By Jennifer Kotila
COKATO, MN Jill Kivisto, a 2008 graduate of Dassel-Cokato High School, is a member of Michigan Technological University’s (MTU) Aerospace Enterprise team, which placed first in the prestigious University Nanosat 6 competition.
By winning the competition, the team earned the privilege of having the US Department of Defense launch its custom-made satellite into orbit.
“It will probably be launched sometime in 2013,” Kivisto said. “We will be working closely with the Air Force Research Laboratory (AFRL) for the next two years.”
The Air Force will give the team more details about where and when the satellite will launch as it is researched.
“It’s awesome that our satellite will eventually be up in space, serving a useful purpose,” Kivisto said. “It feels a little bit overwhelming, thinking of all the stuff we need to do to prepare for launch.”
Kivisto, a third-year student, majoring in electrical engineering, became involved with the team of students who built the satellite this past fall when she joined Aerospace Enterprise.
MTU provides enterprise groups to students as an opportunity to gain hands-on experience in projects, Kivisto said.
US Air Force University Nanosatellite program
The University Nanosat Competition (UNC) is the biggest project for MTU’s Aerospace Enterprise team, Kivisto said.
Out of dozens of schools that applied to be part of the competition, only 11 were chosen to participate in the program, sponsored by the AFRL.
Each selected university is given two years and $110,000 to design and build its nanosatellite, that performs a mission of its choosing.
The Nanosat 6 competition, which Kivisto was a part of, culminated in a flight competition review, which took place in Albuquerque, NM Jan. 16-17.
Oculus-ASR, the satellite built by Aerospace Enterprise, placed first at the competition.
“This is a major accomplishment by our students,” said William Predebon, chair of the University’s Department of Mechanical Engineering-Engineering Mechanics. “It’s just fantastic.”
There were about 50 students on the Aerospace Enterprise team involved in the Nanosat 6 competition, Kivisto said.
Most of the students are studying electrical or mechanical engineering, or computer science.
Kivisto credits two reasons for Oculus-ASR being the top pick for the judges at the flight competition review.
“Our satellite is going to be very useful to the Air Force. It is important to them to launch a satellite that will serve an important purpose in space,” Kivisto said. “Also, the hardware on our satellite was highly developed and we had excellent documentation and demonstrations proving that everything performed according to specifications.”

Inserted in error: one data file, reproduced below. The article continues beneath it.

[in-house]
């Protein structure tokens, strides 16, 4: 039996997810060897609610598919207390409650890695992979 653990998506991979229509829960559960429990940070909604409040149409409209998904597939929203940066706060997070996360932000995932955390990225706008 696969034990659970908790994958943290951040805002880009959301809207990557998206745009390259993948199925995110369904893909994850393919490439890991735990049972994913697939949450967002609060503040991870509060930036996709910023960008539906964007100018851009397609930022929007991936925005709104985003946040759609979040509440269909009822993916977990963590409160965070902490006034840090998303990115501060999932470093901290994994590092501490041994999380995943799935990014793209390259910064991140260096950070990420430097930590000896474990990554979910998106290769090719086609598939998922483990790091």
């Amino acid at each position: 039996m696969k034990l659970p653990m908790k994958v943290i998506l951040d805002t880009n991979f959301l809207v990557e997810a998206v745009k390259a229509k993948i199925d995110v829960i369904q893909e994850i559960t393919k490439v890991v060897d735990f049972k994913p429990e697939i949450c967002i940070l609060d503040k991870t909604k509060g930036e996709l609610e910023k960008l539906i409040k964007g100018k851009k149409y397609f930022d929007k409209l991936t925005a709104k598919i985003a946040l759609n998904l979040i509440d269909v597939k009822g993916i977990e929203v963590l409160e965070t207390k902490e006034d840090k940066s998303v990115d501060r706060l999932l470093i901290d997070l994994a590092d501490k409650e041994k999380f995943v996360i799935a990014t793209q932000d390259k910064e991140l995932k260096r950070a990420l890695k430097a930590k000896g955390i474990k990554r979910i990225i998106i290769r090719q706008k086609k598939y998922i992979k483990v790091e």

Oculus-ASR’s mission is to act as a calibration instrument for the Air Force’s telescopes, Kivisto said.
At this time, the Air Force uses a large network of small telescopes to look at space debris, which it is interested in tracking, Kivisto said.
Although the data currently collected by the telescopes only looks like white dots, the Air Force can recover useful data using analysis techniques.
Oculus-ASR will allow the Air Force to have truth measurements with which to compare its telescope data.
This will enable the Air Force to determine the accuracy of its telescopes, and make changes to its data extraction methods to become more accurate, Kivisto explained.
Oculus-ASR will fly over the Air Force’s telescopes in Hawaii and perform different maneuvers.
The satellite will have panels that will change its shape, and different materials and colors.
After the flight, the Air Force can compare the data it acquired through its telescopes to the information about the satellite and its maneuvers given by the Aerospace Enterprise team, Kivisto said.
The Air Force will then be able to see how accurately its telescopes detect shape, color, and material.
Another function of the Oculus-ASR is to test the feasibility of space-to-space imaging, because the Air Force would like to have cameras in space to supplement its ground-based telescope network, Kivisto said.
The Oculus-ASR will have an imager on board the satellite, along with a releasable object.
The object will be released and pictures of it will be taken with the imager, Kivisto said.
The Aerospace Enterprise team broke into smaller teams to work on different aspects of the satellite, Kivisto said.
“Getting all the systems to work together properly was a big challenge,” Kivisto said. “Each group is working on a different aspect of the satellite, and to make sure the systems interface properly requires a lot of communication.”
Kivisto was part of the power team, which was in charge of designing and building a power control board that distributed power to all the components of the satellite.
The satellite was powered by a battery, which was charged by solar cells placed all over the satellite.
When Kivisto joined the team, the power control board was already built, so she helped to solder the circuit elements onto the board, she said.
She also helped with testing and documenting everything to prove to the judges the satellite could do what the team said it could do.
Kivisto and another team member also wrote the satellite’s power analysis program.
The program modeled the power consumption of all the components on the satellite, and modeled the charging of the battery, Kivisto said.
Using the model, team members were able to test different scenarios of maneuvers the satellite would be doing while in orbit and see whether the power level in the battery ever dropped too low.
“It was really fun to be a part of a team that created the winning satellite,” Kivisto said.
Kivisto is the daughter of Bruce and Kathleen Kivisto of Cokato.